One widely recognized rule of biblical interpretation is that the obscure or implicit texts of Scripture should be interpreted in light of clear and explicit texts.
For instance, 4 texts in the New Testament seem to imply that the Father used the Son as His agent in creating all things: John 1:2- 3; 1 Corinthians 8:6; Colossians 1:15-17; and Hebrews 1:2. Yet God the Father is recorded in the Old Testament as explicitly stating:
“I am the LORD, who has made all things, who alone stretched out the heavens, who spread out the earth by Myself ” (Isa. 44:24, NIV).
Job recognized this foundational Old Testament tenet, which clearly establishes that creation was a solo act:
“He alone stretches out the heavens and treads on the waves of the sea. He is the Maker of the Bear and Orion, the Pleiades and the constellations of the south” (Job 9:8-9).
Why, then, do the apostles John and Paul seem to contradict this clearly established truth of the Old Testament in the aforementioned texts?
A more careful look at the text shows that the contradiction stems from translators, not the apostles! Notice the different feel of these two translations of Colossians 1:16-17:
“For by him [Jesus] were all things created that are in heaven, and that are in earth, visible and invisible, whether they be thrones, or dominions, or principalities, or powers. All things were created by him, and for him. And he is before all things, and by him all things consist” (King James Version).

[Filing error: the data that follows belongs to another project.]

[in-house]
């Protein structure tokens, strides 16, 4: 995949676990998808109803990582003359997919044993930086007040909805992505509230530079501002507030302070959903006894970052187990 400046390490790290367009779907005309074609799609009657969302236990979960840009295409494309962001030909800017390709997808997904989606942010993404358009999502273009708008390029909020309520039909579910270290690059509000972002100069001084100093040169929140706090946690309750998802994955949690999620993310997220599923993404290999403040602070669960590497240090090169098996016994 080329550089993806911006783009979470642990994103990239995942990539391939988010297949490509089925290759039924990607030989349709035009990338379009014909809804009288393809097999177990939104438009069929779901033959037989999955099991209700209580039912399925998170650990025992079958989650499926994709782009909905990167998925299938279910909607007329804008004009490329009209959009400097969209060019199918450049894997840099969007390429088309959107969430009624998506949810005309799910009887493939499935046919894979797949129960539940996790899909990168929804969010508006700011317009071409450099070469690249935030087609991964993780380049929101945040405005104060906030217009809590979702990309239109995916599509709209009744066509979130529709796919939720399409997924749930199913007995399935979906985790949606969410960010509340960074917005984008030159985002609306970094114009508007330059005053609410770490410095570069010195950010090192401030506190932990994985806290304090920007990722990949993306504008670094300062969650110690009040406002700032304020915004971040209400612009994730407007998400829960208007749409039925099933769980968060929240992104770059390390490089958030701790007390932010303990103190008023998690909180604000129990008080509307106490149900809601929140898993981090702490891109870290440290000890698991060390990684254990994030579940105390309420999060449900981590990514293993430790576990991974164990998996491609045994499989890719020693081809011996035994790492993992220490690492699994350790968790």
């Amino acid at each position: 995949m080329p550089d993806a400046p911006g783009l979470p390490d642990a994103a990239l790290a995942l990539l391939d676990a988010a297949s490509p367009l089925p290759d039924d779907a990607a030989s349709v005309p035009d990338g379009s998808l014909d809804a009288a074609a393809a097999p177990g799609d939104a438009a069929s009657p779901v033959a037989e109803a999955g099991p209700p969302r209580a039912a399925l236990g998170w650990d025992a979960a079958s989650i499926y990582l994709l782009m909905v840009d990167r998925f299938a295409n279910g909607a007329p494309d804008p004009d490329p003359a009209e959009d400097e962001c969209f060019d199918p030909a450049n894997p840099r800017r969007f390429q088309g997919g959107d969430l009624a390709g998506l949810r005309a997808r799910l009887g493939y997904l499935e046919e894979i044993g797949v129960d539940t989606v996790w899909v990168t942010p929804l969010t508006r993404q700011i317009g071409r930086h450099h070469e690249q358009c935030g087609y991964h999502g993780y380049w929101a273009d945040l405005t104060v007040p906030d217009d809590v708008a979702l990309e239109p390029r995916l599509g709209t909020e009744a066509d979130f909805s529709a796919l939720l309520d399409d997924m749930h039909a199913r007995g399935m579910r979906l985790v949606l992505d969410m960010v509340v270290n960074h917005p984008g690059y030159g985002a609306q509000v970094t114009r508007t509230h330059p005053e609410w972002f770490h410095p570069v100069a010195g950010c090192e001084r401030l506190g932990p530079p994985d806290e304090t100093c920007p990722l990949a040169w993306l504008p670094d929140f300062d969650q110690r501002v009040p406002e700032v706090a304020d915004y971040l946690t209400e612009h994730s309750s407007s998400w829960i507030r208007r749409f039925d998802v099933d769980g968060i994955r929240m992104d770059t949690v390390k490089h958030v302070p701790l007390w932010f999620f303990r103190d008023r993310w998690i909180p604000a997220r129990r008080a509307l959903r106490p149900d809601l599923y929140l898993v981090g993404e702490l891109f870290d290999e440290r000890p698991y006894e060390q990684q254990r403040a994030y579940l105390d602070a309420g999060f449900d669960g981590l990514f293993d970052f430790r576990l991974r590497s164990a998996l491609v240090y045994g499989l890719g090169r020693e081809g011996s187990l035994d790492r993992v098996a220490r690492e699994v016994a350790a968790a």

“For in him [Jesus] all things in heaven and on earth were created, things visible and invisible, whether thrones or dominions or rulers or powers — all things have been created through him and for him. He himself is before all things, and in him all things hold together” (New Revised Standard Version).
Greek has a preposition, hupo (usually translated by), that often implies an agent. But that is not the word in these texts. Instead, we find the words en (in) and dia (through).
Since Paul and John both understood the Old Testament tenet that God the Father acted alone in creation, the point they are making in these texts is simply that the Father created all things in, through and for Jesus, which is to say that Jesus was the purpose for creation.